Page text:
• If near concrete, buildings, and hidden or overhead power lines, pipes, etc.
    • If you're indoors, on a paved surface, on a stone surface, on the beach, on a boat, on a balcony, near a car, near speakers, etc.
    • If there are metallic (ferrous) objects nearby or you're not sure
  • Pre-Calibration Checklist
    • Everything used in flight should be powered during calibration, e.g. GoPro, tracker, etc.
    • Remove all metal from within 10 ft radius (e.g. watch, phone, ring, belt, coins, remote controller).
    • Calibrate on grass or dirt and not on concrete, asphalt.
    • Calibrate on a level surface if possible.
    • A cardboard box is a good idea to get it off the ground and level.
  • How to Calibrate
    • Power on X-Star and remote controller.
    • Connect your mobile device to the X-Star remote controller.

    • Open the Starlink app on your mobile device,then tap "Settings" --> "Flight Control Settings" --> "Compass Calibration" --> "Calibrate". Once the calibration process is initiated, you will see the four LEDs on the drone flash yellow.

      Note: You can also start the calibration process with the remote controller instead of using the Starlink app. Simply press and hold the Take Off/Land button and Home button simultaneously for 3 seconds.

    • Hold the aircraft by its arms (not the landing gear), and rotate your body and aircraft 360° horizontally. The four LEDs on the aircraft will flash yellow during the process, and then will flash green when the calibration is successful.

    • Turn the aircraft 90° so the battery is facing up. Repeat the 360° rotation, this time holding the aircraft with the battery facing up. When calibration is successful, the app will alert you, and the four LEDs on the aircraft will turn solid green for five seconds before returning to normal indicating mode.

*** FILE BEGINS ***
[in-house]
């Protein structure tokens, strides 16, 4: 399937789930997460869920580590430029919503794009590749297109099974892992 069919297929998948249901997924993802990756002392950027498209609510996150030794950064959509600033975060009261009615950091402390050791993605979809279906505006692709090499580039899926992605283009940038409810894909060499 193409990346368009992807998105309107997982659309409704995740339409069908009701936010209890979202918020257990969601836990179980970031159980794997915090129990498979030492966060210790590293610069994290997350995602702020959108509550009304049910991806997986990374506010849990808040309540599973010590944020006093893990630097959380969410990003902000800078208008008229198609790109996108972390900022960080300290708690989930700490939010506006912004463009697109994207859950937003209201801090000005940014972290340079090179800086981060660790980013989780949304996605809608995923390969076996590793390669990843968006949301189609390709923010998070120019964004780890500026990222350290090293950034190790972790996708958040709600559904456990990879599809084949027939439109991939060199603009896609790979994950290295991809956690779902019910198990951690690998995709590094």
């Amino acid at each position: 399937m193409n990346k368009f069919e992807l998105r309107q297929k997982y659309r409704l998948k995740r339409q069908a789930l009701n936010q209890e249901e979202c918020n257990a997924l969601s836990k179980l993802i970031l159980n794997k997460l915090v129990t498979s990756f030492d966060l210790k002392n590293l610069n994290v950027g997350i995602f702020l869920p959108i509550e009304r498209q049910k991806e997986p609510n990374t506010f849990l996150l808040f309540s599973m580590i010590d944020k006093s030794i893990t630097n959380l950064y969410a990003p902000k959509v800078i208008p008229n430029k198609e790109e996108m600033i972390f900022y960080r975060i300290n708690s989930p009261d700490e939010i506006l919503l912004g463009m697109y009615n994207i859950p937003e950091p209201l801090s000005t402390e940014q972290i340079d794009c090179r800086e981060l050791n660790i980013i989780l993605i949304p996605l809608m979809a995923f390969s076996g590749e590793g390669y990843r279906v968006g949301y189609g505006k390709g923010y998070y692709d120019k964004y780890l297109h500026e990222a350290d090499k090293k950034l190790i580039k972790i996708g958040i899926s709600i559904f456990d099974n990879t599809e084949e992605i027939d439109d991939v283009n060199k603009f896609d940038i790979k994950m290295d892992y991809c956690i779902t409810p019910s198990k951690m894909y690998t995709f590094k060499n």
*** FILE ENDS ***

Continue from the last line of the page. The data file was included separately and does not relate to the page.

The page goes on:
Note: If the calibration is unsuccessful, the four LEDs on the aircraft will turn solid yellow. Start the compass calibration again at Step 1. If the compass calibration repeatedly fails, contact [email protected].

─────────────────────────────────────────────────────────
Note: A lot of this information was copied over from ianwood's thread in the Phantom Pilots forum.
 

TomKnAL

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...
Note:
You can also start the calibration process with the remote controller instead of using the Starlink app. Simply press and hold the Take Off/Land button and Home button simultaneously for 3 seconds.
  • Hold the aircraft by its arms (not the landing gear), and rotate your body and aircraft 360° horizontally. The four LEDs on the aircraft will flash yellow during the process, and then will flash green when the calibration is successful.